I put up a post over on EuroPundits. It's a translation of the back-page interview on Saturday, Sept. 26, with Robert Kagan. As you probably know, Kagan is one of the better-known think-tank pundits, and in the US he's generally considered a hawk on defense and foreign policy issues.
Here's the thing, though: the Vanguardia gave him their back page to say his piece, and gave him the page 4 second-in-importance international story. The interview I translated on EuroPundits is presented in a manner that's fair enough, and here is the news story about Kagan's public pronouncements at this wingding they had at the Barcelona World Trade Center; I've translated about two-thirds of it, and you'll see that the presentation the reporter (I assume it's Victor M. Amela, the same guy who did the back-page interview--the article is by-lined "Staff") gives is remarkably unbiased.
...Kagan states that the real problem separating Europe and the United States is not Iraq. Though he used to think that despite the disagreement over the war against Saddam Hussein the common values of Europeans and Americans would be preserved, Kagan says he has realized that the differences between the two are deeper than before, that they are "structural and ideological". The ocean dividing the West's two components is very wide. To Kagan, we have to accept that "those who have more power tend to use it and to believe in the legitimacy that that power gives."
The Europeans, who created the idea of "raison d'etat", Kagan says, are giving that up and find themselves in a position that could be defined like this: "Weak countries have always wanted to have mechanisms to limit the power of those who have it." The problem, according to this axiom, is not the United States but Europe: Europeans do not want to recognize military power and "don't want to use it", and this is due to the bitter experience of the wars of the twentieth century.
To sum up: "You the Europeans are the ones who are isolated." Why? "Because the methods Europe uses to understand and relate with the world cannot be applied outside of Europe." The United States, on the other hand, adds Kagan, knows how to deal with the world, and it has a double standard for doing so: one for the European countries, who are the incarnation of post-modernity, and another for the pre-moderns.
With the Cold War over and the two blocs broken up, the world is unipolar because "Europe does not want to take thenecessary steps to become the other pole," it wants Russia and China in the middle, and "most Europeans think that the Security Council is the only guarantee of multipolarity." How, then, can we repair transatlantic connections? "I think there are many advantages to a unipolar world, but I can understand the anxiety that this may create in Europe."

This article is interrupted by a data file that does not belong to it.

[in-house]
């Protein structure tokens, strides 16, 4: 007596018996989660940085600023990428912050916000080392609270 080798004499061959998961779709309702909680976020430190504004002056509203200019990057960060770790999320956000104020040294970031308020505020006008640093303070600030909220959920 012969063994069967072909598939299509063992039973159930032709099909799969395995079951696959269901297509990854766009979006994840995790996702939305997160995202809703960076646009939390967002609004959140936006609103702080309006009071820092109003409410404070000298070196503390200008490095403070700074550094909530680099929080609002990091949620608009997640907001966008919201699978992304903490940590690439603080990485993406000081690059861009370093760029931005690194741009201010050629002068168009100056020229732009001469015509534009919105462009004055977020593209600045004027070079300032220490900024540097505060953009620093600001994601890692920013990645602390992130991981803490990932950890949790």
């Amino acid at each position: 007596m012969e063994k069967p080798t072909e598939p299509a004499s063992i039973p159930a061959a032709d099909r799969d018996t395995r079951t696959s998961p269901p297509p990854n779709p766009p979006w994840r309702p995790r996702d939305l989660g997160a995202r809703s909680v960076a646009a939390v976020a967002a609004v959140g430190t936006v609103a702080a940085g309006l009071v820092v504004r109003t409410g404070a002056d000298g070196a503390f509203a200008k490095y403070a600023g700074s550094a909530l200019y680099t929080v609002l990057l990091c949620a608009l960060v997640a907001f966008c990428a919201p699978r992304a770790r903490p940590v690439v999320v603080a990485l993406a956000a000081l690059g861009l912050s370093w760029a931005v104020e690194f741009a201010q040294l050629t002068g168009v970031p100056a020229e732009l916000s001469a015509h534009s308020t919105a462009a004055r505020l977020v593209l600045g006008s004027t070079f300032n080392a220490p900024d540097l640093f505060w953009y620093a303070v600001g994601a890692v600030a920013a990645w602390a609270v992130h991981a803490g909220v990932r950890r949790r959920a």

Kagan's thoughts are different facets of the same piece. The Bush Administration's recent moves to legitimize its policies in Iraq in the UN will be nothing more than a mess of red tape. "Let's not be simplistic, let's remember that American presidents have never believed in the UN." The pillars that supported American legitimacy fell with the end of the Cold War. It was Europe who pulled them away, and now Europe should reflect because "world order is based on the power, relatively benevolent, of the United States over the last century." "If the only country which can face new threats does not have this legitimacy, the Western world will not be able to face these threats." According to Kagan, one should not fool oneself regarding the future of the world: "Order and justice will always be more of a hope than a reality."
We've got to give credit where credit is due. Ever since Josep Maria Casasus's outbreak of mental diarrhea last Sunday, in which he accused those who have protested La Vanguardia's anti-American biases of being agents for the American government, the Vangua has been remarkably well-behaved. Their reporting this week has been a model of even-handedness; the only thing that I found irritating were Robert Fisk's daily dispatches to the Independent, which the Vangua is picking up, and that's fair enough. Fisk gives only one side to the story, of course, but the Vangua can argue that a lot of people in England and other places regularly read Mr. Fisk and that his side of the story is worth reproducing.
Now let's see what the reaction to Kagan's words will be. If he gets ambushed en masse over the weekend by the Vangua's usual scribes, I'll be annoyed. If he gets bashed by Porcel and Sole but the news pages stay as neutral as they have been over this week, I'll be pleased.